erik lundegaard

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Thursday October 15, 2009

How to Fix the World Series—In a Good Way

The graph below charts on which days (and nights) in October (and September and November) the World Series played—from 1903 to 2009. Orange represents game days, yellow represents off-days. The gray vertical lines represent the first and last days of October:

I was surprised that many of the first World Series games were played in mid-October. In two years, in fact—1910 and 1911, those orange lines sticking out at the top of the chart—they didn't begin until mid-October, and, because of a weeklong rain delay in Philadelphia, the 1911 Series didn't end until October 27th. But they learned their lesson. Not that one shouldn't play the World Series in Philadelphia (although...), but you need to start earlier to hopefully hit the good October weather. So they started earlier. After 1911, October 10th (1923) was the latest Series start until 1969. That's a good time to play the most important games of the year. Indian summer, we used to call it. World Series weather, Billy Crystal used to call it.

Four events have pushed the most important games of the year deeper into the darkest, coldest part of October: the introduction of the 162-game schedule in 1961; the introduction of the best-of-five playoffs in 1969; the shift to a best-of-seven playoffs in 1985; and the introduction of the best-of-five division series in 1995.

Overall, as many as 20 games (162-154+5+7), and at least 15 games (162-154+3+4), have been added to the post-season schedule.

For a while, MLB accommodated these extra games by pushing up the start of the baseball season into early April and sometimes into late March. But eventually MLB began running out of room here, too, and the long push into late October began. Al Qaeda prompted the first November Series in 2001; and now Commissioner Bud Selig, with a nod to the World Baseball Classic (WBC) in March and a yes-man attitude toward the networks, has adopted al Qaeda's schedule for 2009. Game Four is set for Nov. 1st. Game Seven, if we get there, is scheduled for Nov. 5th.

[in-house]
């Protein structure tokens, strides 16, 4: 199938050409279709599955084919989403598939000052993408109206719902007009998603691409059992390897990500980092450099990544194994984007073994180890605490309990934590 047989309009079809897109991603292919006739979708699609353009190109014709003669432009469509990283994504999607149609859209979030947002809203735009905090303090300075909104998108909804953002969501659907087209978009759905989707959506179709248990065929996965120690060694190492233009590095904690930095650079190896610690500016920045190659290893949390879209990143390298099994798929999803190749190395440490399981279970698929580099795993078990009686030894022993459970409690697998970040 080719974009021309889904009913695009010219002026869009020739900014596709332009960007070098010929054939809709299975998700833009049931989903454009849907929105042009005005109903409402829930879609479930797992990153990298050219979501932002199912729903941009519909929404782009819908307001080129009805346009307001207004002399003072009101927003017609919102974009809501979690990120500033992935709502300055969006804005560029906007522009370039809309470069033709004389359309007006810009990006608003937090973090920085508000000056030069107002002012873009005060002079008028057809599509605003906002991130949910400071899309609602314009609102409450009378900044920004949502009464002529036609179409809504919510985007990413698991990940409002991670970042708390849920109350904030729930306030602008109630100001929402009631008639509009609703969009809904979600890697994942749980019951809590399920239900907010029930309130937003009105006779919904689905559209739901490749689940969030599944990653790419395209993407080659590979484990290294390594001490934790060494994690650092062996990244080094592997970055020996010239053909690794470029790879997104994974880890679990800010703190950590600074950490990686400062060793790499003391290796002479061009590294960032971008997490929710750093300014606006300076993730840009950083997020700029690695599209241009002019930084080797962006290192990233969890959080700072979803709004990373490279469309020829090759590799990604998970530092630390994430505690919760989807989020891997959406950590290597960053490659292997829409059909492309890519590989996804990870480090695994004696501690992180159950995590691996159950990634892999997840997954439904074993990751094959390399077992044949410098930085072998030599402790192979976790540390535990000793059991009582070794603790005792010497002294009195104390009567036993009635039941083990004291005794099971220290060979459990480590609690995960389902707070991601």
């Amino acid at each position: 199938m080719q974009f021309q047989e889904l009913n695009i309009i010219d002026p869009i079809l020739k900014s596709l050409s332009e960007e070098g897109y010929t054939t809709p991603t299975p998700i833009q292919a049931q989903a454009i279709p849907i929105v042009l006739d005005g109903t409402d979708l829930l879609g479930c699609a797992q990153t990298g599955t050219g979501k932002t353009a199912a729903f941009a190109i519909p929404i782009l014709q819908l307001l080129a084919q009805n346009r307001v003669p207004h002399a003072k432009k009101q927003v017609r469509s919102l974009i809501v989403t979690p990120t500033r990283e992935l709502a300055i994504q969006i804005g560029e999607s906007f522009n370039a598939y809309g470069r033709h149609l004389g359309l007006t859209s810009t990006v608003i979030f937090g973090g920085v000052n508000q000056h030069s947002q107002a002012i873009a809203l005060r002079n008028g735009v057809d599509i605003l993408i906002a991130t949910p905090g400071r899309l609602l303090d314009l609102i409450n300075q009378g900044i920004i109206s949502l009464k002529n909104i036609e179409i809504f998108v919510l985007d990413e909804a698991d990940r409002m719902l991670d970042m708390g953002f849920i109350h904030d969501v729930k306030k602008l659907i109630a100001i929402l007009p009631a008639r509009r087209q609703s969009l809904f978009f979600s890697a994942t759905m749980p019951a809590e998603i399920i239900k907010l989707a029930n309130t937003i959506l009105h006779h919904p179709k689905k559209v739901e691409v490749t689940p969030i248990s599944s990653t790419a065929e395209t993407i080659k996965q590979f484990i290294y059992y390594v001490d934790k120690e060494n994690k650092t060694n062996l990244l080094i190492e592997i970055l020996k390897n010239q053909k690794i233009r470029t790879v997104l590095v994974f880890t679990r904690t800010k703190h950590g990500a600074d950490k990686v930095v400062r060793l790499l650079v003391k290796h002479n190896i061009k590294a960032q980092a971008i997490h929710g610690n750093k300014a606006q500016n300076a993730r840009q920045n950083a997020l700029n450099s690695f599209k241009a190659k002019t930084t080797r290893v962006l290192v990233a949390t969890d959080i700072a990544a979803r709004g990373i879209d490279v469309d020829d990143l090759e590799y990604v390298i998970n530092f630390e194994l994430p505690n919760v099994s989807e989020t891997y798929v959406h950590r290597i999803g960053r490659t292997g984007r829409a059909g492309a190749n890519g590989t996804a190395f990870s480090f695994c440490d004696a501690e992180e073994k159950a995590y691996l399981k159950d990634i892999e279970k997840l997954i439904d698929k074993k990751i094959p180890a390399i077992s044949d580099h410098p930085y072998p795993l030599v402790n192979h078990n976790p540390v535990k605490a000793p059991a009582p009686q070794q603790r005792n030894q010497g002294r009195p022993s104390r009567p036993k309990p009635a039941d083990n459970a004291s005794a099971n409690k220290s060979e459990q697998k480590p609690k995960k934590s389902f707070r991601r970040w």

Can anything—short of reverting back to the 154-game schedule or eliminating a tier of playoffs—be done to reverse this trend?

Of course. Eliminate most of the off-days in October. I've written about this before.

This year the regular season ended on Sunday, October 4th. Assuming each playoff series goes the maximum, there are, for each team, 11 off-days before the World Series even begins. In other words, half the days in October are off-days.

So why not have the players play through? That's what they do during the regular season. With this method, we could've had the following 2009 post-season schedule:

  • Division series: Begin Tuesday, Oct. 6 (game 1) and play through, if necessary, to Saturday, Oct. 10 (game 5). Day off Sunday, or for postponed games.
  • Championship series: Begin Monday, Oct. 12 (game 1) and play through, if necessary, to Sunday, Oct. 18 (game 7). Day off Monday, or for postponed games.
  • World Series: Begin Tuesday, October 20.

We save a week, we don't go into November, and teams have to play the kind of games they played to get to the post-season: notably, using fifth starters and more of their bullpen. Teams dance with those that brung them. Hell, with this method, in a non-WBC year, we could start the World Series as early as mid-October. Maybe as early as Oct. 12. And we haven't done that since 1984.

Arguments against?

  • Wait! That means four games per day are played during the division series! How can I watch them all? Don't you have TiVo? Or DVR? Or the Internet? I might also suggest not watching them all and, you know, getting a semblance of a life.
  • Who wants to watch fifth starters when you could watch C.C. Sabathia? Nothing would please most baseball fans more than watching the Yankees fumble with their fifth starter.
  • Is the weather really that important, Uncle Erik? Not sure if anyone would actually raise this objection but here's the evidence: the average monthly temperatures for the following cities, according to, which suggests it makes sense to lean toward September rather than play into November:
City Sept. Oct. Nov.
New York 68 58 48
Philadelphia 68 57 47
Chicago 65
Minneapolis 61 50 33
  • Dude! The networks won't allow it. And the networks rule! I admit I have no idea what kind of negotiations go on with your FOXes and ESPNs and TBSs, or why the networks would want off-days in the first place, since off-days cause fans and casual observers to lose the thread of the storyline. "What day is it on again?"  Etc. But it feels like MLB could push this if they wanted. They could push this because they have their own network now. Hell, if they got the MLB network on basic cable—and, again, I'm not sure what you'd have to do to get a network on basic cable—they could elminate your FOXes and ESPNs and TBSs completely. Maybe that's their strategy. I hope it is.